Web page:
“Setting the Record Straight About what Biden’s Proposed Social Programs Would Do” [CEPR]. “[T]he benefits from even the current, reduced version of the budget reconciliation bill would be life-changing for tens of millions of Americans: A child tax credit of $250-$300 monthly for more than 35 million families, which was recently expanded to include millions of the poorest families. Free preschool for 3- and 4-year-olds (average current cost to parents: $8,600 per year). Child care subsidies that would expand access to millions of children. Medicare would be expanded to include hearing coverage (the prior version of the bill included dental and vision as well). Millions of people who currently do not have access to Medicaid would get healthcare. What’s being proposed here is what most countries with national income comparable to the U.S. already have. Are Americans so different from everyone else? Don’t we want the same security for our health and our children? These questions answer themselves.”
“Inside the Democrats’ Battle to Build Back Better” [The New Yorker]. “The day after Biden’s visit, I put the question to Jayapal directly. She said that many members of the C.P.C. had been moved by the framework, the release of the legislative text, and by Biden’s pledge to pass the bill into law. ‘Just three weeks ago, we did not have a framework or bill text, we did not have the President saying that he was confident he could get fifty votes, and he didn’t have us on board,’ she said. She declined to discuss the substance of her meeting with Sinema, but did allow that it was ‘a very good conversation that was very, very helpful for me.’ (Another C.P.C. member told me that Jayapal had reported privately that Sinema was on board with the White House framework.) Jayapal also suggested that there was not much more progressives could hope to gain by drawing out the process any longer. ‘Everybody understands that this thing has been negotiated to death,” she said. “At some point, we gotta just get this done. And I think we are at that point.'” • And if the moderates screw the pooch, thereby screwing Biden, they’re not going to help themselves at all. Next week should be interesting.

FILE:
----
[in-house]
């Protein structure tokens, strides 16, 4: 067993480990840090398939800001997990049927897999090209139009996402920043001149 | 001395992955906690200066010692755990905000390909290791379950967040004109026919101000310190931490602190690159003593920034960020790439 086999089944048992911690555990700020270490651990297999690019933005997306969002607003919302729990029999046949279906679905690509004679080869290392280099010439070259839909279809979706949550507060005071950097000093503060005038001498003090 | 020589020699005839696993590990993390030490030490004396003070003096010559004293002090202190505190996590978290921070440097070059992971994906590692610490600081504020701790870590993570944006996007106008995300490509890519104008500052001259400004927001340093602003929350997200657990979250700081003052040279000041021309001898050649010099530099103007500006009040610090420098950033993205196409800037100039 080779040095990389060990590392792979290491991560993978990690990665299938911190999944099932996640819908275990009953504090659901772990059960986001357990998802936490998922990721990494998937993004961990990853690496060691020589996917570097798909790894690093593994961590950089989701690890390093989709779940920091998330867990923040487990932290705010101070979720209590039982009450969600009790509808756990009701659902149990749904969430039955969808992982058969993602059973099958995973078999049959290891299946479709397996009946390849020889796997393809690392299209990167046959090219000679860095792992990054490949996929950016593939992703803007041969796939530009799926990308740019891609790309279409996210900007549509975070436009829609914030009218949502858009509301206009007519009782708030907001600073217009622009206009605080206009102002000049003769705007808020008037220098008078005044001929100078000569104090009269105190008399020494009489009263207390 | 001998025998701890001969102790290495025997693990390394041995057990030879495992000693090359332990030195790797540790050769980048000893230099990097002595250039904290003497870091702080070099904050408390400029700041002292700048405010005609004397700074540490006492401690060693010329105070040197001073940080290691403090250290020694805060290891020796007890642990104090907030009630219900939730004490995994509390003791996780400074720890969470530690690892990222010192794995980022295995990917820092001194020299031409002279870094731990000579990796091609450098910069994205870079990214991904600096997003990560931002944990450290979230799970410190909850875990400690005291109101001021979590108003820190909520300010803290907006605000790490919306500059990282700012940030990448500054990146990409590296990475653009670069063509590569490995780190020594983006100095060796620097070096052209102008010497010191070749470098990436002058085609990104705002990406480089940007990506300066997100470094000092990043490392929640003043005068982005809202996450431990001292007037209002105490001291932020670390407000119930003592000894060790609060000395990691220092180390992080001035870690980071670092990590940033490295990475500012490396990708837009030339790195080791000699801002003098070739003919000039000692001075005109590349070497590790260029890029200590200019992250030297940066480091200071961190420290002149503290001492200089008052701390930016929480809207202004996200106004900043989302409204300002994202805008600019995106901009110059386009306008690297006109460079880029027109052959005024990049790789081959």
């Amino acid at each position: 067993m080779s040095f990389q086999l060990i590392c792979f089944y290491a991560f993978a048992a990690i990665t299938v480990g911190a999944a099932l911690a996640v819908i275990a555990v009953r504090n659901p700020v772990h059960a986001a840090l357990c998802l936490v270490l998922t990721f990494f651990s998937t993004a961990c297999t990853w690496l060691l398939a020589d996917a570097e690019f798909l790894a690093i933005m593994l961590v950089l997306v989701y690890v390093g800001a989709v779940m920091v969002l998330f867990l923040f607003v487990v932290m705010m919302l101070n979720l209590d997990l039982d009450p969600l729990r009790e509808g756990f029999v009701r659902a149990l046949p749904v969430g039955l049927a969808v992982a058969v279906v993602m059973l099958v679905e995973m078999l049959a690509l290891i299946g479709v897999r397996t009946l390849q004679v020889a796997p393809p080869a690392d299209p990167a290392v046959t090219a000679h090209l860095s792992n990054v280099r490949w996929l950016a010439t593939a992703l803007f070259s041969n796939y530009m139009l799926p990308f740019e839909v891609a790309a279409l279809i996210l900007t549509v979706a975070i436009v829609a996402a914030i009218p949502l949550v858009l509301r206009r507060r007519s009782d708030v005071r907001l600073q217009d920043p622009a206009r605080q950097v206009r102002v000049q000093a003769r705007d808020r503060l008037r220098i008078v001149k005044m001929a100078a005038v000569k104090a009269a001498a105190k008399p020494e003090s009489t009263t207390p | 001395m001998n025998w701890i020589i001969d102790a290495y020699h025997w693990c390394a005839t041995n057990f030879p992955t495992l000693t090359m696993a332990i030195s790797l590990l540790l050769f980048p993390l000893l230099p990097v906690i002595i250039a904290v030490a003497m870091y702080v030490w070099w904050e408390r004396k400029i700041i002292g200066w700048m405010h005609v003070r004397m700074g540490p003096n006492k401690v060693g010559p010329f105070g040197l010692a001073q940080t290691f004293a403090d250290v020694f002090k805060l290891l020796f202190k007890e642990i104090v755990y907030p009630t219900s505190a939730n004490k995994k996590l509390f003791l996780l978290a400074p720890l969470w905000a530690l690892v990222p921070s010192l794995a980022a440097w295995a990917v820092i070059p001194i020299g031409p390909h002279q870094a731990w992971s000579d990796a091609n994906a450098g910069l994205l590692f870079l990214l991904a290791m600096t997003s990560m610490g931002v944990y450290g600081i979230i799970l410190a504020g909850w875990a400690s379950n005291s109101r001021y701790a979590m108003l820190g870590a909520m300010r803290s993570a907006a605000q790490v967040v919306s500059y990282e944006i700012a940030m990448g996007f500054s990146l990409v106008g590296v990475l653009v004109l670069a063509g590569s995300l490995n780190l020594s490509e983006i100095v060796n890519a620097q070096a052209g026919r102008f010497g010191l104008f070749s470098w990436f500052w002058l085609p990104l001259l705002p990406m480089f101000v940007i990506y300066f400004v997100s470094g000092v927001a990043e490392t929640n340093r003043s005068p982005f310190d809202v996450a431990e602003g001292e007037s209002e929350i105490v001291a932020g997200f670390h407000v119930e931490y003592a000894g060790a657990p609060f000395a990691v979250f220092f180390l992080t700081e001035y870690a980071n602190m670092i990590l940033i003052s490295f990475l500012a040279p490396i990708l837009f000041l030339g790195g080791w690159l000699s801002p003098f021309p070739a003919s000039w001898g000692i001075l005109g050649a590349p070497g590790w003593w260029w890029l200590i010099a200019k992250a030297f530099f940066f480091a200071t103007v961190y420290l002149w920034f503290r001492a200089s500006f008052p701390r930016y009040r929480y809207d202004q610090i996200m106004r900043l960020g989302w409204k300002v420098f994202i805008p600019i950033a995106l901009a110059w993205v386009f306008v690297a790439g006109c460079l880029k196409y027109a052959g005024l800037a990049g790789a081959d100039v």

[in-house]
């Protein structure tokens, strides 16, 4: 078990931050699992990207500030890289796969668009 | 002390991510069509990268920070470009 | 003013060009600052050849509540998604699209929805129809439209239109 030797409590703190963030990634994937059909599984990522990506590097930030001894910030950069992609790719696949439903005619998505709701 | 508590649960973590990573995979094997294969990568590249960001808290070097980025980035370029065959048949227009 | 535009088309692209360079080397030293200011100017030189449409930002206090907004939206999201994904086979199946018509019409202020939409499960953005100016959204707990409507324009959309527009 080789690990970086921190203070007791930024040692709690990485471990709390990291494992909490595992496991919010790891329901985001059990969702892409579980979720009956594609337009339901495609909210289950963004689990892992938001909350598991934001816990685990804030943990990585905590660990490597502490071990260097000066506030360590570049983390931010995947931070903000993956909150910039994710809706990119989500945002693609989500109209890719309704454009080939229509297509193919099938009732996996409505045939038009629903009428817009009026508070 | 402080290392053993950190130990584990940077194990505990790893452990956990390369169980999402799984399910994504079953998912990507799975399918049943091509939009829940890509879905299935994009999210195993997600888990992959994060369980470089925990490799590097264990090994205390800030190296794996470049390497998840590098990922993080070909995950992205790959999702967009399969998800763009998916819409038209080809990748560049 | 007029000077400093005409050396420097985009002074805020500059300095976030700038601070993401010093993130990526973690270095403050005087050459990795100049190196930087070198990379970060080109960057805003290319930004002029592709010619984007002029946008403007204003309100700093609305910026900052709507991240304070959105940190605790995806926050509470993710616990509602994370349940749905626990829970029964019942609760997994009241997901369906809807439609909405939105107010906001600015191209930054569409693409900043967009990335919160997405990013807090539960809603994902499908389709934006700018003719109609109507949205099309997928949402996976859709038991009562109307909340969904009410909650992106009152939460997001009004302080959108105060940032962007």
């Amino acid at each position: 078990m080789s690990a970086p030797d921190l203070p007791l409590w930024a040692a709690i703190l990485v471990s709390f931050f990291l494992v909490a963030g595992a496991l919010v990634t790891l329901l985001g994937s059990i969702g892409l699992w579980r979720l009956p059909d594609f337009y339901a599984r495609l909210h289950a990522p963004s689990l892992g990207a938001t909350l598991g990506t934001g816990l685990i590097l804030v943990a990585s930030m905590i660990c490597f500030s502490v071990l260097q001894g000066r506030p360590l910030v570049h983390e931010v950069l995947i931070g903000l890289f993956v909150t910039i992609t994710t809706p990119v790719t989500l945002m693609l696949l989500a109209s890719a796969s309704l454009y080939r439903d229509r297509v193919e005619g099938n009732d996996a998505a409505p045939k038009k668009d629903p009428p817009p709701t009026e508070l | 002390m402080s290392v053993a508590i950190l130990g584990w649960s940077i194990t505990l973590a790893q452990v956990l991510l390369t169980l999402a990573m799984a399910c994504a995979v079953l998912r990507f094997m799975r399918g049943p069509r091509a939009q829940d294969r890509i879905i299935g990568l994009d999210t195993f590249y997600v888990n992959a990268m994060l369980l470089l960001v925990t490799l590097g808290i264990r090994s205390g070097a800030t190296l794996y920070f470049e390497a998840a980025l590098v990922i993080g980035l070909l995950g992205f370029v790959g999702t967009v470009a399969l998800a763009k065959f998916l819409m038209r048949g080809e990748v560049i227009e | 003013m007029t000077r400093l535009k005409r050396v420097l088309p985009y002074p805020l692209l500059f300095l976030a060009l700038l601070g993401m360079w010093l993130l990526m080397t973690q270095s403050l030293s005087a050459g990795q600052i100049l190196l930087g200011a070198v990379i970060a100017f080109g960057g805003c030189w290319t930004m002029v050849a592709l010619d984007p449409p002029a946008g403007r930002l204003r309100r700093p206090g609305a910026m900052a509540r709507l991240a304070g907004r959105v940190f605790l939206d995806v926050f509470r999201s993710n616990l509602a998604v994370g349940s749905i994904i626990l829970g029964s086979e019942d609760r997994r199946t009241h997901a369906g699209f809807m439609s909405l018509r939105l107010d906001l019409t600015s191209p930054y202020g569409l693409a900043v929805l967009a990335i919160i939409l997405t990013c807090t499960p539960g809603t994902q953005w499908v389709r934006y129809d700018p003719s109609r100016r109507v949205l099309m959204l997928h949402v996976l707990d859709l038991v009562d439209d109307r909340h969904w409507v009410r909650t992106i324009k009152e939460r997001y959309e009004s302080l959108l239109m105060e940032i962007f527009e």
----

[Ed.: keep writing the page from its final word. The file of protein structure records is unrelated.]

Democrats en Deshabille
Lambert here: Obviously, the Democrat Party is a rotting corpse that can’t bury itself. Why is that? First, the Democrat Party is the political expression of the class power of PMC, their base (lucidly explained by Thomas Frank in Listen, Liberal!). It follows that the Democrat Party is as “unreformable” as the PMC is unreformable; if the Democrat Party did not exist, the PMC would have to invent it. (“PMC” modulo “class expatriates,” of course.) Second, the Democrat Party has more working parts than Stoller suggests, and they all reinforce each other. Leave aside characterizing the relationships between elements of the Party (ka-ching, but not entirely) those elements comprise a network — a Flex Net? An iron octagon? — of funders, vendors, apparatchiks, electeds, NGOs, and miscellaneous mercenaries, with assets in the press and the intelligence community. Whatever, if anything, that is to replace the Democrat Party needs to demonstrate the operational capability to contend with all that. Sadly, I see nothing of the requisite scale and scope on the horizon, though I would love to be wrong. (If Sanders had leaped nimbly from the electoral train to the strike wave train after losing in 2020, instead of that weak charity sh*t he went with, things might be different today. I am not sure that was in him to do, and I’m not sure he had the staff to do it, although I believe such a pivot to a “war of movement” would have been very popular with his small donors. What a shame the app wasn’t two-way.) Ah well, nevertheless.
“Pharma Front Group Has Spent $1.2 Million Backing Sinema” [Daily Poster]. “A dark money group funded by drugmakers is blanketing the Arizona airwaves to build up support for Democratic Sen. Kyrsten Sinema, who just helped gut Democrats’ drug pricing plan. Center Forward, which has long been bankrolled by the powerful drug lobby Pharmaceutical Research and Manufacturers of America (PhRMA), has spent roughly $1.2 million to promote Sinema in Arizona since September, according to data from AdImpact…. The new Sinema ad from Center Forward started running on TV and on Facebook on November 1…. The following day, Democrats announced that Sinema and several pharma-backed House Democrats had reached an agreement on a new, watered-down drug pricing plan that poses little threat to the industry… ‘The impact will be minimal,’ one industry analyst recently said, adding: ‘The compromise seems designed to let legislators claim an achievement while granting pharma protection.'” • Rotating villains get taken care of. Chuck, good job.